one of my graduate school friends at some point in time threw out the idea that every male should have a reversible vasectomy at birth. the procedure would then be reversed after passing a test (or some other licensing mechanism) after one's 18th birthday

Eric M. Jones.

This--or some form of reproductive control will happen--maybe sooner, maybe later, but it will happen. The drive to out-breed the neighboring tribe will eventually have to be changed.

Factoid: One First-World child has a million kilogram CO2 footprint.

Human beings have a say in the reproduction of every single species from whales to viruses, but hasn't yet found a way to control its own numbers better than wars (the Chinese aside...).

Now, I don't think some anti-reproduction fascist horror is necessary. There is great promise in:

1) When women rule the world....
2) When computers become conscious....
3) When the Chinese take over....
4) When the standard of living increases for all....
5) When the Rapture comes....
6) When some magic pill is invented....


Controlling reproduction is a step away from eugenics.


And how does licensing make you a better driver? Passing a couple of tests does not compare to experience and training. Maybe we should figure out how to teach people to be better parents? Used to be that extended families and social institutions, especially churches, did that. Is it a wonder that there might be a correlation between the decline of these things and the decline of good parenting?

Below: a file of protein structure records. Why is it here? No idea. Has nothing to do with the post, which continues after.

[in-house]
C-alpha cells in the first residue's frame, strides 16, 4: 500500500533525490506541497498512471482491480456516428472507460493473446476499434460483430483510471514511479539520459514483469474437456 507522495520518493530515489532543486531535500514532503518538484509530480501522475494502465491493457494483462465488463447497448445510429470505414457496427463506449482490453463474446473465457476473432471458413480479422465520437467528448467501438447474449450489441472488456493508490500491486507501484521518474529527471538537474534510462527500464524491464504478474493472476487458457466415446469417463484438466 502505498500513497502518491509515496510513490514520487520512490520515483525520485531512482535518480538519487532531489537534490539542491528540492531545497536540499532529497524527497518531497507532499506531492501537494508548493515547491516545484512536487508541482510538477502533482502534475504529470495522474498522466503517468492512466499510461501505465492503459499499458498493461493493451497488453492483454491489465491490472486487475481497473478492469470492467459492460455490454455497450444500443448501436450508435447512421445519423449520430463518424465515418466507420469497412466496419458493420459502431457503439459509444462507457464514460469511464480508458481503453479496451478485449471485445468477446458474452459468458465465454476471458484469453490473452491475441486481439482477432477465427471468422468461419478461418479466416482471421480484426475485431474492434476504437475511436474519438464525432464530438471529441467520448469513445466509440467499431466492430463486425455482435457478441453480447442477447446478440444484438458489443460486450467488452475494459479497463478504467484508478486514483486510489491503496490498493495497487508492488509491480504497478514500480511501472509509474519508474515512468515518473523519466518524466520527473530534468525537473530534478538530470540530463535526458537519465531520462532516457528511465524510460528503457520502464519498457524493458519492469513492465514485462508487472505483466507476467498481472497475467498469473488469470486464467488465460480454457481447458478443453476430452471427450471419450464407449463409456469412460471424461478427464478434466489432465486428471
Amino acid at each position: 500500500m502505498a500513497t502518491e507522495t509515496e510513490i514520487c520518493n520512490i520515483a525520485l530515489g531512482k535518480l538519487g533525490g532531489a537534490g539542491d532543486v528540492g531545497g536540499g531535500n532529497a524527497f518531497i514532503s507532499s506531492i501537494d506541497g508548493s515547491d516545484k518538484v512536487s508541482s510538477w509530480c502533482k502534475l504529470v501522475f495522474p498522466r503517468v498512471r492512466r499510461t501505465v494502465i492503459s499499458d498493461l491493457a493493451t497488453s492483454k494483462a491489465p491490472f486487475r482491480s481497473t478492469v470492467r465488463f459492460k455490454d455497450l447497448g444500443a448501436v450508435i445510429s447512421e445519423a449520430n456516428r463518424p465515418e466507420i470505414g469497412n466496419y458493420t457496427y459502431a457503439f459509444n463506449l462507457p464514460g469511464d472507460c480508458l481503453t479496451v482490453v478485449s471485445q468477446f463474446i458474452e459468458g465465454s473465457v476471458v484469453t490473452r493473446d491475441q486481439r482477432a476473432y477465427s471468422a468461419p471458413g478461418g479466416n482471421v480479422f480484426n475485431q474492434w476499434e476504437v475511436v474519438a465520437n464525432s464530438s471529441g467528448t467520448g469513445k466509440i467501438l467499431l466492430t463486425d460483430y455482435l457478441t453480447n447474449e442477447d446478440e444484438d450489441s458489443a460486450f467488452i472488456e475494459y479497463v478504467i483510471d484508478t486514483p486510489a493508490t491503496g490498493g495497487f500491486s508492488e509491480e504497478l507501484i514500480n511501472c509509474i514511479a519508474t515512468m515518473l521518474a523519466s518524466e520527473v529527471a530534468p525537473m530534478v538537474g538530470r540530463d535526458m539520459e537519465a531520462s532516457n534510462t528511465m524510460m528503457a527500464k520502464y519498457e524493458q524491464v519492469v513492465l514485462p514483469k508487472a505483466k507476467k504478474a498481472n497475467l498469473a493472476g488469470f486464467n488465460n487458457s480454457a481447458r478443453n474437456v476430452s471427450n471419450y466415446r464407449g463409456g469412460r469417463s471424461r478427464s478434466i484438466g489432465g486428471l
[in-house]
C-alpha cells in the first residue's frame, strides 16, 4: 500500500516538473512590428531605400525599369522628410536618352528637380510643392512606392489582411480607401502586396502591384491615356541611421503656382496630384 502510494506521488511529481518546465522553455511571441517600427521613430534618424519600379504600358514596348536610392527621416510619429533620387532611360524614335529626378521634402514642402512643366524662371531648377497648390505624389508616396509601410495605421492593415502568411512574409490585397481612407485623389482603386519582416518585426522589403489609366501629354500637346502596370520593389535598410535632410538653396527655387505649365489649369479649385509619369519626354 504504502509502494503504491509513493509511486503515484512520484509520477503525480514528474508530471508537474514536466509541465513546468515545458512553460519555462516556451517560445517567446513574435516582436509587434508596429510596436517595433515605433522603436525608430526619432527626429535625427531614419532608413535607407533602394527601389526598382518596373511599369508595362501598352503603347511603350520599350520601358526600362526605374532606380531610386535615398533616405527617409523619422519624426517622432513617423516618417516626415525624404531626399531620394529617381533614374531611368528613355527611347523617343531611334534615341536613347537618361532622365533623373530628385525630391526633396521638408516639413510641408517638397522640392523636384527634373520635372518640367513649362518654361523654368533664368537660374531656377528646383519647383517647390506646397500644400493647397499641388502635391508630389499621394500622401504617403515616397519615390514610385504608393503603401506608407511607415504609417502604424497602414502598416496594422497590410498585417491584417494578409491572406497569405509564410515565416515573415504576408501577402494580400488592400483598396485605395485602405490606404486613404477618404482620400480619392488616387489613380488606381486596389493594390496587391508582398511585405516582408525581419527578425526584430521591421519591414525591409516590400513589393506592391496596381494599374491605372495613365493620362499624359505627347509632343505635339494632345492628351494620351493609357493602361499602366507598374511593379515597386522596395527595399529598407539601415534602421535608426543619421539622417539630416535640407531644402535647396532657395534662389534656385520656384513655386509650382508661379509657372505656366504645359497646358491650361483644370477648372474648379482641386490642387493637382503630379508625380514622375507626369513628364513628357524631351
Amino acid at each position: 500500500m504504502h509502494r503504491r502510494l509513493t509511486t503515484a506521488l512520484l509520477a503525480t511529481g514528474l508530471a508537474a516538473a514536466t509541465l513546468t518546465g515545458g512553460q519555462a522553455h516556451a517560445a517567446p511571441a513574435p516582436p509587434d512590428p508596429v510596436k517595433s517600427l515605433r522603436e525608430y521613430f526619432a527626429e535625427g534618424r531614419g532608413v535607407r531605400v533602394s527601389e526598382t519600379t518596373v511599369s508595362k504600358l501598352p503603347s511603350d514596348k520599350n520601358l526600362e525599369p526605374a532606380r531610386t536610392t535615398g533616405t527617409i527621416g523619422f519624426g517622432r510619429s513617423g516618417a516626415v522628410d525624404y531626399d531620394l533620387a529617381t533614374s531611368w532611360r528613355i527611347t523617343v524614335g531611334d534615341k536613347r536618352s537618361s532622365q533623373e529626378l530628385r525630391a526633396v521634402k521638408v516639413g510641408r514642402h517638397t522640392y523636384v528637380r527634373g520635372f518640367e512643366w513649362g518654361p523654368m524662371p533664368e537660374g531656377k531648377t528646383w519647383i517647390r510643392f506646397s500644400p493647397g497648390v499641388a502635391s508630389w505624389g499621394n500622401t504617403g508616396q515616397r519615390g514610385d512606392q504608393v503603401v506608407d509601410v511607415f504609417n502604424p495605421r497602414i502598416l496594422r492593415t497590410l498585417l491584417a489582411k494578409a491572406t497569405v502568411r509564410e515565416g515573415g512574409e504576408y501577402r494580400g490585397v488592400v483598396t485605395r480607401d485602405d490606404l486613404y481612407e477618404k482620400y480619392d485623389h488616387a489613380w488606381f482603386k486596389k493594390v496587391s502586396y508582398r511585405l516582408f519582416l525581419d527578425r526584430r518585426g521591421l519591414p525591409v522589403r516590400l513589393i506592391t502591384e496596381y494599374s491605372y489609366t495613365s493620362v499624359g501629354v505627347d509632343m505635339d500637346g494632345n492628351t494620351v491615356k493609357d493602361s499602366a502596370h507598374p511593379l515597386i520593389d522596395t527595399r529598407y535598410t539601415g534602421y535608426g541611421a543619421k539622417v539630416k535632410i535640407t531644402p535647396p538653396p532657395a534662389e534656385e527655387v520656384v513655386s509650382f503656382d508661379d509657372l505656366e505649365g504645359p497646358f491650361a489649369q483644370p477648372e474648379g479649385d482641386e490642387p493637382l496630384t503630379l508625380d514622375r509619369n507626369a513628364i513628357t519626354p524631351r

As noted by many here, you need a license to drive a car, own a gun, and catch a fish, so why not kids? Well, with those licenses, you can still crash a car, shoot someone, and go home without catching any fish, so what's to say a parenting license would be any more effective?


While love is a wonderful essential, I believe, to being a good parent, it is too abstract and non-measurable to be of any use in making reproductive determinations. However, there are several quite measurable requirements that would serve.

Very simply (and this may require implanted contraception), you can't have a baby unless FOUR THINGS have taken place:

1) The parents-to-be must have completed high school.
2) The parents-to-be must both be at least 25-years-old.
3) Neither parent must have been on gov't assistance for the last year.
4) They parents must be married to each other.

Each of these is based on various studies. We know, for instance, that girls that have completed high school and waited until age 25 to have children tend to have better outcomes for their children.

We know (not from a study, but from commonsense) that parents on gov't assistance not only will up the need for assistance, but are likely not in the best situation to have children, or provide their children with a solid environment.

Lastly, we know that illegitimacy is a definite marker for drug abuse, criminal activity, and illiteracy. Marriage alone doesn't mean these things will not take place, but the odds are much more favorable.

There will likely always be those who would find a way around such requirements, but if we even got 70% acceptance, it would likely tilt the balance. That being said, I was born on my mother's 23rd birthday...into the most loving home imaginable.